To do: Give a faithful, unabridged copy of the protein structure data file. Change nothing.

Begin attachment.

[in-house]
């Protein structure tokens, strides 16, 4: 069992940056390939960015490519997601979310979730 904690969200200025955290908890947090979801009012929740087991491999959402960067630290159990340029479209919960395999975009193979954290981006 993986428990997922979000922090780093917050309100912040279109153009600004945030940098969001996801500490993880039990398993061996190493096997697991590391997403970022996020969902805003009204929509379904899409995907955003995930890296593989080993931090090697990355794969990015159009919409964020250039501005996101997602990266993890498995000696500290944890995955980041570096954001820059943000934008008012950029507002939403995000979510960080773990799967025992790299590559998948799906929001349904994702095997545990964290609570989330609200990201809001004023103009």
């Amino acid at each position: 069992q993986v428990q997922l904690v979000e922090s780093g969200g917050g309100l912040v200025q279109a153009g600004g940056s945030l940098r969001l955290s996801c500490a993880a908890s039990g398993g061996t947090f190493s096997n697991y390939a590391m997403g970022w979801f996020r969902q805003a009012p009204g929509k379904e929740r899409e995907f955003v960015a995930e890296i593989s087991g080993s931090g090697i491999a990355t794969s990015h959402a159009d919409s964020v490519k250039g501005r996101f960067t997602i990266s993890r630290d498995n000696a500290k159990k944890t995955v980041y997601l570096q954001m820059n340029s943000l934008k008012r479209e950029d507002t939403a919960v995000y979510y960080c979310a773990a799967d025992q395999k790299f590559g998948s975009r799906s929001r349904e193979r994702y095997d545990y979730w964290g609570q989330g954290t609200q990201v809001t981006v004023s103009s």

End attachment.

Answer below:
[in-house]
């Protein structure tokens, strides 16, 4: 069992940056390939960015490519997601979310979730 904690969200200025955290908890947090979801009012929740087991491999959402960067630290159990340029479209919960395999975009193979954290981006 993986428990997922979000922090780093917050309100912040279109153009600004945030940098969001996801500490993880039990398993061996190493096997697991590391997403970022996020969902805003009204929509379904899409995907955003995930890296593989080993931090090697990355794969990015159009919409964020250039501005996101997602990266993890498995000696500290944890995955980041570096954001820059943000934008008012950029507002939403995000979510960080773990799967025992790299590559998948799906929001349904994702095997545990964290609570989330609200990201809001004023103009």
């Amino acid at each position: 069992q993986v428990q997922l904690v979000e922090s780093g969200g917050g309100l912040v200025q279109a153009g600004g940056s945030l940098r969001l955290s996801c500490a993880a908890s039990g398993g061996t947090f190493s096997n697991y390939a590391m997403g970022w979801f996020r969902q805003a009012p009204g929509k379904e929740r899409e995907f955003v960015a995930e890296i593989s087991g080993s931090g090697i491999a990355t794969s990015h959402a159009d919409s964020v490519k250039g501005r996101f960067t997602i990266s993890r630290d498995n000696a500290k159990k944890t995955v980041y997601l570096q954001m820059n340029s943000l934008k008012r479209e950029d507002t939403a919960v995000y979510y960080c979310a773990a799967d025992q395999k790299f590559g998948s975009r799906s929001r349904e193979r994702y095997d545990y979730w964290g609570q989330g954290t609200q990201v809001t981006v004023s103009s």